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SoftBank Says Sprint Merger Will Save $3 Billion a Year

SoftBank President Masayoshi Son
Masayoshi Son, president of SoftBank Corp., introduces the company's Aquos Phone Xx 206SH smartphone, manufactured by Sharp Corp., during a product launch in Tokyo on May 7, 2013. Photographer: Kiyoshi Ota/Bloomberg

May 9 (Bloomberg) -- SoftBank Corp., defending its takeover bid for Sprint Nextel Corp. against a counteroffer from Dish Network Corp., told investors that its deal will bring about $3 billion in annual operating savings by 2017.

A SoftBank transaction will save more than $2 billion a year on average from 2014 to 2017, reaching a run rate of $3 billion annually after that, the Tokyo-based company said in a filing. The merged companies will also be able to cut Sprint’s capital spending by 32 percent to 36 percent, SoftBank said. President Masayoshi Son presented the numbers to Sprint investors in a meeting in New York, two people familiar with the matter said.

Sprint, the third-largest U.S. wireless carrier, is weighing a $25.5 billion bid from Dish, the nation’s second-largest satellite-TV provider. While the price tops SoftBank’s $20.1 billion offer, Dish has been less specific about how it will fund the transaction.

Sprint’s board is concerned about Dish’s ability to obtain the financing, as well as the debt that would be placed on the merged company, a person familiar with the deliberations said this week. Dish has estimated that it could produce $11 billion in cost savings as the two companies reduce overlap in marketing staff and other business units, though Sprint’s directors have questioned how those synergies would be produced, the person said.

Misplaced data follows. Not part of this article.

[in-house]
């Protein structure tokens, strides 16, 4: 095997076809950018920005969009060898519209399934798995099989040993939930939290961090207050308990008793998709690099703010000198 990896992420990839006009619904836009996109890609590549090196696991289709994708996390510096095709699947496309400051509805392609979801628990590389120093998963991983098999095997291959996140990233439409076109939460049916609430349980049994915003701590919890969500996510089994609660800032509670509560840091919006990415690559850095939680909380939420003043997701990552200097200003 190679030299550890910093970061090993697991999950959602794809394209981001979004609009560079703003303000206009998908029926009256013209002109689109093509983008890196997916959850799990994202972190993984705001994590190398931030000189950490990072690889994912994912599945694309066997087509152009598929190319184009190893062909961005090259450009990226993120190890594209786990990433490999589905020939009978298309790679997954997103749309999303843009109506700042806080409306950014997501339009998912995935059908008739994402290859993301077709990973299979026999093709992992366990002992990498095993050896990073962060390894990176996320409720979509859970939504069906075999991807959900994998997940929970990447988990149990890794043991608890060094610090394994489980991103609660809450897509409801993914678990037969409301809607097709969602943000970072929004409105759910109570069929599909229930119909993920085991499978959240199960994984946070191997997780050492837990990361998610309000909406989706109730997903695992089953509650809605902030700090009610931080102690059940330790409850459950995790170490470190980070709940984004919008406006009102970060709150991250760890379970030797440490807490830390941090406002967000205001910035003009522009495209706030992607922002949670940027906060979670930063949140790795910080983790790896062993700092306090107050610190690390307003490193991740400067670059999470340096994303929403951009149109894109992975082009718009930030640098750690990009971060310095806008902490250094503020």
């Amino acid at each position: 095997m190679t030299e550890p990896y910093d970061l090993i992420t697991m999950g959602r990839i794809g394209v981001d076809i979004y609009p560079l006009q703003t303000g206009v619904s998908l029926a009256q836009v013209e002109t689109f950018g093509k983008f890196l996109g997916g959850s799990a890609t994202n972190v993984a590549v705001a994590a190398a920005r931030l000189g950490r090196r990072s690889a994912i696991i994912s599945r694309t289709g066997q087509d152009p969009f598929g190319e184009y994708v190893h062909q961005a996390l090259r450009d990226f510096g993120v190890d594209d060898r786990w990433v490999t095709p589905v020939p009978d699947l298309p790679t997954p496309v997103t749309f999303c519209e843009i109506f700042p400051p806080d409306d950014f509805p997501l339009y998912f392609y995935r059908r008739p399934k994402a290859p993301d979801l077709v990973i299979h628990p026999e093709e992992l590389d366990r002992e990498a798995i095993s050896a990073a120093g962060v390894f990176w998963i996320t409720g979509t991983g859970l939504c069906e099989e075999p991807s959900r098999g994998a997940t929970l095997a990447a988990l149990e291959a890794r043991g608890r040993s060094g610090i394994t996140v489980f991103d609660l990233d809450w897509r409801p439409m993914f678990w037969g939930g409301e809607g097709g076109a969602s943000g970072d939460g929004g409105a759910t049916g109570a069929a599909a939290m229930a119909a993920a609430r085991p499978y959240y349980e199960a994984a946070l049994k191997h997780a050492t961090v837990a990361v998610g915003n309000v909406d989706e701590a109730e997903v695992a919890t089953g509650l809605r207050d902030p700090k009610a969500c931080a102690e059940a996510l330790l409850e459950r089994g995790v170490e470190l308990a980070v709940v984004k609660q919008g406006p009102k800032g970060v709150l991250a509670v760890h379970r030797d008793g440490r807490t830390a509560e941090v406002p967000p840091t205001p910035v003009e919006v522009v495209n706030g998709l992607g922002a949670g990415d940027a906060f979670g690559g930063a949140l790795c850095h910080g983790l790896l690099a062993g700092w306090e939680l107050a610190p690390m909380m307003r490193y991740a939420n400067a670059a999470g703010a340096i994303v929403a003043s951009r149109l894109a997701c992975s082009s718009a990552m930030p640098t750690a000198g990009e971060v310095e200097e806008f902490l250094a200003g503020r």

Bob Toevs, a spokesman for Englewood, Colorado-based Dish, didn’t immediately respond to a request for comment, nor did Scott Sloat at Overland Park, Kansas-based Sprint.

Sprint’s Comeback

SoftBank’s synergy information is based on nine months of diligence performed before it announced its deal with Sprint in October. Like Sprint, SoftBank is a wireless carrier, so the companies could pool their phone and network-equipment purchasing to buy and bulk.

Dish, meanwhile, aims to use Sprint to expand into the mobile-phone market -- part of Chairman Charlie Ergen’s plan to decrease his reliance on the slowing satellite-TV market.

SoftBank also is providing $8 billion in cash to Sprint, helping accelerate its turnaround plan. The U.S. carrier is angling to return to profitability after the $36 billion purchase of Nextel Communications Inc. in 2005 saddled the company with debt and led to tens of billions of dollars in losses.

Sprint shares rose 0.4 percent to $7.35 at the close in New York. They have climbed 30 percent this year, putting them above the price offered by SoftBank or Dish, suggesting that investors are expecting a bidding war.

To contact the reporters on this story: Jeffrey McCracken in New York at jmccracken3@bloomberg.net; Scott Moritz in New York at smoritz6@bloomberg.net

To contact the editors responsible for this story: Jeffrey McCracken at jmccracken3@bloomberg.net; Nick Turner at nturner7@bloomberg.net

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